However, there is plenty of other stuff to keep us occupied. We’ve signed up for an ‘Open House Day’ ¬†to get more people to come look at our house. We obtained the board game Pandemic and are totally in love with it. We’ve taken walks and cooked food and did other things of which I will yet write.

And, I’ve been programming. A while ago, I asked Beloved to, as a birthday present, buy me a book that would allow me to learn some basic programming. He gave me this:

I recommend Python Programming for the Absolute Beginner by Michael Dawson wholeheartedly. I mean.. I’m pretty smart. I’m not totally computer illiterate. Sure, I may have an unrealistic amount of Command Line Interface Anxiety*, but I did once, singlehandedly, install Debian on my computer. I even taught Debian which of the three soundcards present in that computer should be used (but don’t ask me why there were three to begin with). Still.. programming is a realm of arcane knowledge that just doesn’t look all that accessible to the average liberal-artsy educated almost-thirty-year-old.

However, I decided that programming would be a good thing to learn and I had an inkling that I might like it. I am, after all, a writer, editor and translator by profession and one programs by means of a language, right? I figured that if I just told myself that translating from human to human is not that far removed from translating from human to computer, this could be a fun experience. So far, it has been. The learning curve in the book is not as steep as other materials I had sampled (and which were all disheartening, really). The approach is lighthearted and fun and practical.

So, currently, I am working ¬†on the tail end of chapter four. At the end of each chapter, there are little challenges to help you be more creative with the things you’ve learned so far. And just now, I managed to complete one of the challenges in less than ten minutes and have it execute perfectly. I didn’t even make a single typo or forgot a single bracket, even though I made a point of typing everything from scratch. I’m proud, mmkay?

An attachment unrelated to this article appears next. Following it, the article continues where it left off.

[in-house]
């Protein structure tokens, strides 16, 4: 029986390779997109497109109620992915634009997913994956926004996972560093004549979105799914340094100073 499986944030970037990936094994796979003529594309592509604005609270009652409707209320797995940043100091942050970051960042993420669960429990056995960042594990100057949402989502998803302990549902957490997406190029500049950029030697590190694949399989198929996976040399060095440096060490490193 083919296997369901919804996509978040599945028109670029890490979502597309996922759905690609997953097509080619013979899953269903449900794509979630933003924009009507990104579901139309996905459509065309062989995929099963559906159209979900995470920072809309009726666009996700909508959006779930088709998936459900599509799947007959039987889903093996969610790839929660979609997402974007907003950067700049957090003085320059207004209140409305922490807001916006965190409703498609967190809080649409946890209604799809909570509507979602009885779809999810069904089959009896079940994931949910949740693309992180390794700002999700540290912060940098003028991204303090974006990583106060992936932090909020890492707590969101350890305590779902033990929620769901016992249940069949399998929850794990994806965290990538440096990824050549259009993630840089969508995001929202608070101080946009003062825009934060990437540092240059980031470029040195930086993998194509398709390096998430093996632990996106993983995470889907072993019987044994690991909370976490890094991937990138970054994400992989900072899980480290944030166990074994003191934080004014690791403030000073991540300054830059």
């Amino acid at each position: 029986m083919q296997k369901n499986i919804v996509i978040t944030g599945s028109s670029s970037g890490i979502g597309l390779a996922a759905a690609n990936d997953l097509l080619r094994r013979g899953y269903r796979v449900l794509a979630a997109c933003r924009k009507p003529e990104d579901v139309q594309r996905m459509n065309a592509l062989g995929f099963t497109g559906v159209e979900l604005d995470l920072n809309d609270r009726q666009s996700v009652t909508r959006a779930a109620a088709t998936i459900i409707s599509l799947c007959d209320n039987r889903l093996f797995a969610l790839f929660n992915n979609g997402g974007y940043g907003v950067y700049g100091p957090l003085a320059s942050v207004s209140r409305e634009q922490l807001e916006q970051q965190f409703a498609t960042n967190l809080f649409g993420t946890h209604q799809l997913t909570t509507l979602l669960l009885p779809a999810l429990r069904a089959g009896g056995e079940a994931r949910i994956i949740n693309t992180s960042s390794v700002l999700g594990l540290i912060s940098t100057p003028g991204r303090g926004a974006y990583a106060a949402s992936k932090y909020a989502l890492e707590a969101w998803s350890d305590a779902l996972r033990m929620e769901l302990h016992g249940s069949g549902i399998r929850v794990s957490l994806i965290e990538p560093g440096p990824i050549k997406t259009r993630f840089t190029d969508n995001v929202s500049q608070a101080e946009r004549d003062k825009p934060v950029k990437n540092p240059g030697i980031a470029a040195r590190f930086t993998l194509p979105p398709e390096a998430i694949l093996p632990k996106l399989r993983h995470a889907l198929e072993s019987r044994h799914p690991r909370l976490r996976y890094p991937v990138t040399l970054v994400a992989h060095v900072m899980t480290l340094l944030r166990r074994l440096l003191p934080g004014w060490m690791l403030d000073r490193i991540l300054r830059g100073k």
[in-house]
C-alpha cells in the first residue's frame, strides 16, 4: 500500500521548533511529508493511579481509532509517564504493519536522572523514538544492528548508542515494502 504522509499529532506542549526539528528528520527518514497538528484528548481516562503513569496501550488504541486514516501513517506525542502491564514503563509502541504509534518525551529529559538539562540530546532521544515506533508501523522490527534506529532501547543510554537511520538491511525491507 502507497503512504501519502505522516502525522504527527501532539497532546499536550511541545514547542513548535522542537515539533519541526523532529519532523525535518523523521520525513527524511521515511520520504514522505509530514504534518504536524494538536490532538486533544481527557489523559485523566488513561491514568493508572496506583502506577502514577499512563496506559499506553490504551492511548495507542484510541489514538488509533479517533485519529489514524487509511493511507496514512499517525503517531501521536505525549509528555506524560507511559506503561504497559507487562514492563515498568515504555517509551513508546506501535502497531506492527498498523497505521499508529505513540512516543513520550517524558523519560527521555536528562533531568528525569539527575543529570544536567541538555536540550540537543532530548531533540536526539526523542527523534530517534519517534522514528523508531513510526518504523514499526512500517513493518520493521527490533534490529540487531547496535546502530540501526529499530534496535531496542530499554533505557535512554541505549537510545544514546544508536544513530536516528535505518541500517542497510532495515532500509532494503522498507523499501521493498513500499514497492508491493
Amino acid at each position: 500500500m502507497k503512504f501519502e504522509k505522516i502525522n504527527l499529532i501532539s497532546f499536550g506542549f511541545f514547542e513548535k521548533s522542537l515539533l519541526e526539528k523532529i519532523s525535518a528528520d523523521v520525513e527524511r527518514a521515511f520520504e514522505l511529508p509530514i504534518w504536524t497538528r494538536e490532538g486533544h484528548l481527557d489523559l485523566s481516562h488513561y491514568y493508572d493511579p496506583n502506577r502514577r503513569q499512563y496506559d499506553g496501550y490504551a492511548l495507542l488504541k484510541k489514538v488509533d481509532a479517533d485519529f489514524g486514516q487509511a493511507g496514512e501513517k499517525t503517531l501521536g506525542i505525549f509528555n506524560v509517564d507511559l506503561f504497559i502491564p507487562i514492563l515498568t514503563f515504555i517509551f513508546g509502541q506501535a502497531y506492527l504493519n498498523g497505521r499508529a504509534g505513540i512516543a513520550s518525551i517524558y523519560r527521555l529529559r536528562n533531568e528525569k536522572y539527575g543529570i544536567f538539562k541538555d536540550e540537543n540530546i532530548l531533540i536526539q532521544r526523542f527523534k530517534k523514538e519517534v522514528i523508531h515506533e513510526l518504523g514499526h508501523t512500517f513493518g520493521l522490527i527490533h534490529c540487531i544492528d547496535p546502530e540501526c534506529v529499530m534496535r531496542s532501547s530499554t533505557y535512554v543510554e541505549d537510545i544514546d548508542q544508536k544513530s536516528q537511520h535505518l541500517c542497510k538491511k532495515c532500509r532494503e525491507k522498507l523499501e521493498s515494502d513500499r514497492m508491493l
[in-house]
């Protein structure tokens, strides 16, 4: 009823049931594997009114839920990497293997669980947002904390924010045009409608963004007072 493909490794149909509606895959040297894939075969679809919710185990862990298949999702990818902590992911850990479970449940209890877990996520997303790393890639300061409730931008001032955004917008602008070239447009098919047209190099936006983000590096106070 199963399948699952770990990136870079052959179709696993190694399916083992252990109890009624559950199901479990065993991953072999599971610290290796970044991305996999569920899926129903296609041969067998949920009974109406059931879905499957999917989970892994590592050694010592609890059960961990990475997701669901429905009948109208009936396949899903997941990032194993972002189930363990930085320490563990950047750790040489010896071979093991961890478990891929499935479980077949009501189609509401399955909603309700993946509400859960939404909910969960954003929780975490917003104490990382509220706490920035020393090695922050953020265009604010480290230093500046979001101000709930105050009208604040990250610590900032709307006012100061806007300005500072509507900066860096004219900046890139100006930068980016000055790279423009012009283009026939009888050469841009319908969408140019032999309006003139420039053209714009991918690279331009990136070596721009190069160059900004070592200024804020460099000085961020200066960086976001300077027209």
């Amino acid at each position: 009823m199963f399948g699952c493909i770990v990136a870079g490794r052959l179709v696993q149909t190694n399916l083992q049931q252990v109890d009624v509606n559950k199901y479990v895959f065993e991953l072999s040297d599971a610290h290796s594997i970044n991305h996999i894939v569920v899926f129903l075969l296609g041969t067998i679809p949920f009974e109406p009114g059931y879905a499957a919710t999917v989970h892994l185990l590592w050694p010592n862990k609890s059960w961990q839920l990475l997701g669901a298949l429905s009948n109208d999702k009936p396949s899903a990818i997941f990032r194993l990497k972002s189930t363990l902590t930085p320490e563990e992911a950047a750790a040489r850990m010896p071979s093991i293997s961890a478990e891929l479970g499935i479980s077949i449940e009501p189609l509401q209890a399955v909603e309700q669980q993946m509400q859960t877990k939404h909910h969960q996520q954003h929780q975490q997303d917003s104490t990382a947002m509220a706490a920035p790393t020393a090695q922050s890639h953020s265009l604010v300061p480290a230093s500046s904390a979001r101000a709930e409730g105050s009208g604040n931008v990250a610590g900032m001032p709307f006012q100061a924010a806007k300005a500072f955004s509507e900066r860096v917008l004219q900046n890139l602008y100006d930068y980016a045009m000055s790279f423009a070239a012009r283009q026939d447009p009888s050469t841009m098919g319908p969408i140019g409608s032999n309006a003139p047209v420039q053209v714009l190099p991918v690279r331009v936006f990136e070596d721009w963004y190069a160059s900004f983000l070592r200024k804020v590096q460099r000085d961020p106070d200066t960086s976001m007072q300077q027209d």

The few lines below make a little counter program. It allows the user to indicate an integer at which to start counting and one at which to stop counting. You also indicate how big the count interval has to be. The program then counts for you and shows all the numbers it counts.

# Challenge 1 - Autocount
# Shows learning in chapter 4.
# by Smitten Immigrant, March 12, 2013

# introduce program
print ("\n\nWelcome to AutoCount")

# ask for user input
startnr = int(input ("\n\nType the number at which I start counting:"))
endnr = int(input ("\n\nType the number at which I stop counting:"))
interv = int(input ("\n\nType at what interval I should count:"))

# run the counter and show count
print ("\n\nYour count is:")
for i in range (startnr, endnr, interv):
 print (i, end=",")

# end program
input("\n\nPress the enter key to exit.")

* You see.. Breaking a computer by pointy-clicky navigation is really hard. I don’t even know if I could do it if I tried. The command line interface is a wholly different beastie, though. You can type things there and I have this suspicion those words can break things. So far, not one of my geek-friends has seen fit to disabuse me of the notion.

Love is… translating pay slips

It’s time for us to send in what, in visa terms is the AOS package. Not AOS – Adjustment of Status, but AOS – Affidavit of Support, aslo known as form I-864.

This means giving the immigration authorities an in-depth look at income, assets and tax status of the US citizen. Seeing as that he has worked abroad for a long time now, that means foreign bank accounts, foreign annual statements and foreign pay slips. Not to mention a tax return the size of a decent novel.

All of which needs to be copied at least twice and, whenever not in English, it needs to be translated. So, that’s what I’ve been doing.

Has anyone taken a good look at their pay slip lately? Could you, even in your mother tongue, give a layperson an explanation of what each item means? No? Neither can I. Still, there were six of them that needed to be made understandable to English speakers. I think I did a decent job. Not stellar, because whenever there was an English term on the pay slip, I did not check to see if the cultural or financial referent of said term was fully equivalent, but close enough.

I really hope they’ll let us pay the bill for the Immigrant Visa package soon, too. After that, a ‘Case complete’ ¬†should not be far behind..